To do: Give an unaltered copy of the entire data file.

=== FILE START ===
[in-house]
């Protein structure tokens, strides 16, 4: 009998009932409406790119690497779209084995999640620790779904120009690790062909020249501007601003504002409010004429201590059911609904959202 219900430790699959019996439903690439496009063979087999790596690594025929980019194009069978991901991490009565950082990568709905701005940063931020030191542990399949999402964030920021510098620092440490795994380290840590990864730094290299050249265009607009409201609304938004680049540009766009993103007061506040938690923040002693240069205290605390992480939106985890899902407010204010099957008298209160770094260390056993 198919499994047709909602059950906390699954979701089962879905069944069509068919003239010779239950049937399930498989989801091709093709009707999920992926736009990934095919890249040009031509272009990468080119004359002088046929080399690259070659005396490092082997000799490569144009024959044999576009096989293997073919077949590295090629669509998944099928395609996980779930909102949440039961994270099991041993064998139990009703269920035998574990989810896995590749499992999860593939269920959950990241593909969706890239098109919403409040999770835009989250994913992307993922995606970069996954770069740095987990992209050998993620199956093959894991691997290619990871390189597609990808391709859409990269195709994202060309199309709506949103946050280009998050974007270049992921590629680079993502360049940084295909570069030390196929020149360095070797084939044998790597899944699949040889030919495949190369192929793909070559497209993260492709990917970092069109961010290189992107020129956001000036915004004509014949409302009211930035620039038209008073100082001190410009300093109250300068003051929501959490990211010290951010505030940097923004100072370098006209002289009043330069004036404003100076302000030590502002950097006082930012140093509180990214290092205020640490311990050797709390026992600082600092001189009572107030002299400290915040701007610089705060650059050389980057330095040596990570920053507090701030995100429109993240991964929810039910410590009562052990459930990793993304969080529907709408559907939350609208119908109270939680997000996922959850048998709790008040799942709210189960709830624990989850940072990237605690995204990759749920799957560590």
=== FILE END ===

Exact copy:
[in-house]
């Protein structure tokens, strides 16, 4: 009998009932409406790119690497779209084995999640620790779904120009690790062909020249501007601003504002409010004429201590059911609904959202 219900430790699959019996439903690439496009063979087999790596690594025929980019194009069978991901991490009565950082990568709905701005940063931020030191542990399949999402964030920021510098620092440490795994380290840590990864730094290299050249265009607009409201609304938004680049540009766009993103007061506040938690923040002693240069205290605390992480939106985890899902407010204010099957008298209160770094260390056993 198919499994047709909602059950906390699954979701089962879905069944069509068919003239010779239950049937399930498989989801091709093709009707999920992926736009990934095919890249040009031509272009990468080119004359002088046929080399690259070659005396490092082997000799490569144009024959044999576009096989293997073919077949590295090629669509998944099928395609996980779930909102949440039961994270099991041993064998139990009703269920035998574990989810896995590749499992999860593939269920959950990241593909969706890239098109919403409040999770835009989250994913992307993922995606970069996954770069740095987990992209050998993620199956093959894991691997290619990871390189597609990808391709859409990269195709994202060309199309709506949103946050280009998050974007270049992921590629680079993502360049940084295909570069030390196929020149360095070797084939044998790597899944699949040889030919495949190369192929793909070559497209993260492709990917970092069109961010290189992107020129956001000036915004004509014949409302009211930035620039038209008073100082001190410009300093109250300068003051929501959490990211010290951010505030940097923004100072370098006209002289009043330069004036404003100076302000030590502002950097006082930012140093509180990214290092205020640490311990050797709390026992600082600092001189009572107030002299400290915040701007610089705060650059050389980057330095040596990570920053507090701030995100429109993240991964929810039910410590009562052990459930990793993304969080529907709408559907939350609208119908109270939680997000996922959850048998709790008040799942709210189960709830624990989850940072990237605690995204990759749920799957560590």